Donald Affleck, a founding partner of Affleck Greene McMurtry LLP, has died.
Affleck, who had a long career specializing in competition law that spanned more than 50 years, died last week at the age of 77.
After growing up in the Ottawa Valley, Affleck graduated from the University of Toronto’s Law School in 1964 and started his law career at Fasken Calvin MacKenzie Williston & Swackhamer.
He later went on to co-found Kelly Affleck Greene with other partners that left Fasken together in 1992, and later formed Affleck Greene McMurtry in 2003.
Peter Greene, a fellow founding partner and friend of Affleck, described him as a deliberate and thorough lawyer who would dive into the details of a case even in his later years as a senior partner. He would sift through boxes of documents and make notes when others might have left such tasks to paralegals or more junior lawyers.
Greene says this made Affleck a great mentor for younger lawyers.
“Don would dig into the documents, get the facts and he’d know them. He was a teacher from that perspective for our younger people,” he says.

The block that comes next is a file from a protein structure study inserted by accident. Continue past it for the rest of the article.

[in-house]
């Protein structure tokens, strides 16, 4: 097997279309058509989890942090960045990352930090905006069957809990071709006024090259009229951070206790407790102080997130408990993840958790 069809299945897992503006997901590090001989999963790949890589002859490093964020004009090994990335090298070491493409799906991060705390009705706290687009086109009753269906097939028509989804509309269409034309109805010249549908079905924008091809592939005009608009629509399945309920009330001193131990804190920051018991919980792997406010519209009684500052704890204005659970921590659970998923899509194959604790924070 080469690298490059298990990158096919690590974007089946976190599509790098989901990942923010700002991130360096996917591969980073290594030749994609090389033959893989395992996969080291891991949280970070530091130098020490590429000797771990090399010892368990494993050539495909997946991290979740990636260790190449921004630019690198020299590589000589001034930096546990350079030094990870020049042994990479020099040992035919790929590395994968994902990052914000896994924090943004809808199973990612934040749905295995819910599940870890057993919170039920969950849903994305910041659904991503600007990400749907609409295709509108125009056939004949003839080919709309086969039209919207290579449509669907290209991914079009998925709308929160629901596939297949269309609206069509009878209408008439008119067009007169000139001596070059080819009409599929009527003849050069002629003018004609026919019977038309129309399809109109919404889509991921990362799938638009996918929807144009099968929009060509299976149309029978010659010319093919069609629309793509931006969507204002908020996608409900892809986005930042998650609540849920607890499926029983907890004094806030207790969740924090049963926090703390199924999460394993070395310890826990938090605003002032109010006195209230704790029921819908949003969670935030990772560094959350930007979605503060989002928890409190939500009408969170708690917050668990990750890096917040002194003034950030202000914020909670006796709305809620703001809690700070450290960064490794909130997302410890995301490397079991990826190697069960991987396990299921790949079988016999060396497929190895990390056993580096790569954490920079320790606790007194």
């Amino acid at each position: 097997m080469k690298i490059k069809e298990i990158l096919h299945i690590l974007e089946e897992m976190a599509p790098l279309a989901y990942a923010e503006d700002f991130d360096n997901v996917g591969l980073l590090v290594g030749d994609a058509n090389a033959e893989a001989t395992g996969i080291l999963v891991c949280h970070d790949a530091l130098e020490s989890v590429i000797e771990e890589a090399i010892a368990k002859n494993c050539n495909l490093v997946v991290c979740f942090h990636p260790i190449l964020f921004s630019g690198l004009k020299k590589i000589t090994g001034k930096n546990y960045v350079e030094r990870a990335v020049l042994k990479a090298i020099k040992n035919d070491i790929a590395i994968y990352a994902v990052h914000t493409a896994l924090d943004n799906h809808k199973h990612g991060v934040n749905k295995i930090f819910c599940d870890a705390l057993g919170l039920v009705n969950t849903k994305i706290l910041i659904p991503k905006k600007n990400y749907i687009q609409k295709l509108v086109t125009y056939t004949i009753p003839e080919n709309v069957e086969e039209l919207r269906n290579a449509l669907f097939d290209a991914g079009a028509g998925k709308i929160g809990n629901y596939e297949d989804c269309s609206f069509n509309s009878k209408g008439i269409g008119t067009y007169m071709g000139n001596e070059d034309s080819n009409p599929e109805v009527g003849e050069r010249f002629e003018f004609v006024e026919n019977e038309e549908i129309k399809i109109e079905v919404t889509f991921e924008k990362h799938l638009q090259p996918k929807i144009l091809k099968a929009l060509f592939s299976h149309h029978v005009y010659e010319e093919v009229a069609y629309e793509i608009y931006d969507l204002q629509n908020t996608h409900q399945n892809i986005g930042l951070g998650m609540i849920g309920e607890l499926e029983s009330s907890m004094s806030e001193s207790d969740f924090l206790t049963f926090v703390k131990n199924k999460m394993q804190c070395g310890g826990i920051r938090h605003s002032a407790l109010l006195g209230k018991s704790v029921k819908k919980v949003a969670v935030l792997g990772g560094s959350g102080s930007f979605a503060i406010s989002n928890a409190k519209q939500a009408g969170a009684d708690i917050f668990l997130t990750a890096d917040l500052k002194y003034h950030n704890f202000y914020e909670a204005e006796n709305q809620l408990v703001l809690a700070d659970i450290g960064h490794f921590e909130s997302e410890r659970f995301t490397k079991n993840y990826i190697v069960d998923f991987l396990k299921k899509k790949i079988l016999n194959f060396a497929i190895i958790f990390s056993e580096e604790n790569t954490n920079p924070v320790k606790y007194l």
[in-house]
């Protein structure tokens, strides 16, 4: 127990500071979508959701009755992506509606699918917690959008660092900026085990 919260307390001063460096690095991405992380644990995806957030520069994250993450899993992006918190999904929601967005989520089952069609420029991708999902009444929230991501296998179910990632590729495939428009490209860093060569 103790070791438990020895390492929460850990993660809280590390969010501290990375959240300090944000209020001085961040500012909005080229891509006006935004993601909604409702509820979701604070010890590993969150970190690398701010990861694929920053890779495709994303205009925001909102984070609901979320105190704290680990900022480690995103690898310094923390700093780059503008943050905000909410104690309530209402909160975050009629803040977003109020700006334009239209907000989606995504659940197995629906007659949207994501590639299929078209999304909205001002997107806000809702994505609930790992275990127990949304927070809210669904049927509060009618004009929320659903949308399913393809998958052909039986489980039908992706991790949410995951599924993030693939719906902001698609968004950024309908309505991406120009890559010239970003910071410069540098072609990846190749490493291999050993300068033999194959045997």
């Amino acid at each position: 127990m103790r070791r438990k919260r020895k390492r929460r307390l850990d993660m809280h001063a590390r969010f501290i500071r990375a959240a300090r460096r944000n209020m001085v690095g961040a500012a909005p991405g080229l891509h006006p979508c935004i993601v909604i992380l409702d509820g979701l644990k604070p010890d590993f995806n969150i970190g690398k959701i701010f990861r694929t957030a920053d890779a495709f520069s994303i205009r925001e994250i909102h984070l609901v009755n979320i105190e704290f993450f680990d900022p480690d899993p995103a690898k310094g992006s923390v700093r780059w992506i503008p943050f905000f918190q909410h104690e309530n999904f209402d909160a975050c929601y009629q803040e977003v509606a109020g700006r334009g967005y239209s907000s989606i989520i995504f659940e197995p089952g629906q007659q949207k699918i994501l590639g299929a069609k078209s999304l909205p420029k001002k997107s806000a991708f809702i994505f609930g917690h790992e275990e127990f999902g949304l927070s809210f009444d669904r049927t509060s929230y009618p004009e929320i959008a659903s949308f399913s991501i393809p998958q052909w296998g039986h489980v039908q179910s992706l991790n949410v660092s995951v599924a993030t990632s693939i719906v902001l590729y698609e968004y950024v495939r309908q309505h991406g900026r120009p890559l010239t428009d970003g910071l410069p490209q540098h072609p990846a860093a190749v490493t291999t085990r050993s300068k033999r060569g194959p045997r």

Greene says he would warn younger lawyers who worked with Affleck on cases to know their facts.
Greene met Affleck at Fasken in the late 1970s and says the firm taught them to make sure to know the facts of a case above all else.
“It was ingrained in us that facts win cases. Law doesn’t,” he says.
While clients might demand an opinion on their case immediately, Greene says Affleck was extremely analytical and would often take a few days to give his opinion on a case if it was going to lead to litigation.
Affleck appeared before trial and appellate courts and was an arbitrator on the softwood lumber anti-dumping case under the North American Free Trade Agreement.
He also was counsel to the standing committee of the House of Commons on Finance, Trade and Economic Affairs when the federal government was considering amendments to competition and banking legislation in the 1970s, and later served as chief counsel to the Royal Commission on Newspapers from 1980 to 1982.
He co-wrote Canadian Competition Law — a widely referred to resource in the area — with Wayne McCracken.
Greene says Affleck was a “class act” that would rarely use profanity.
“I don’t think anybody could dislike him. He just got along with people,” he says. “He was just a likeable guy.”
The Church of the Redeemer will hold a memorial service for Affleck at 162 Bloor Street West in Toronto on Saturday from 3 p.m. to 5 p.m.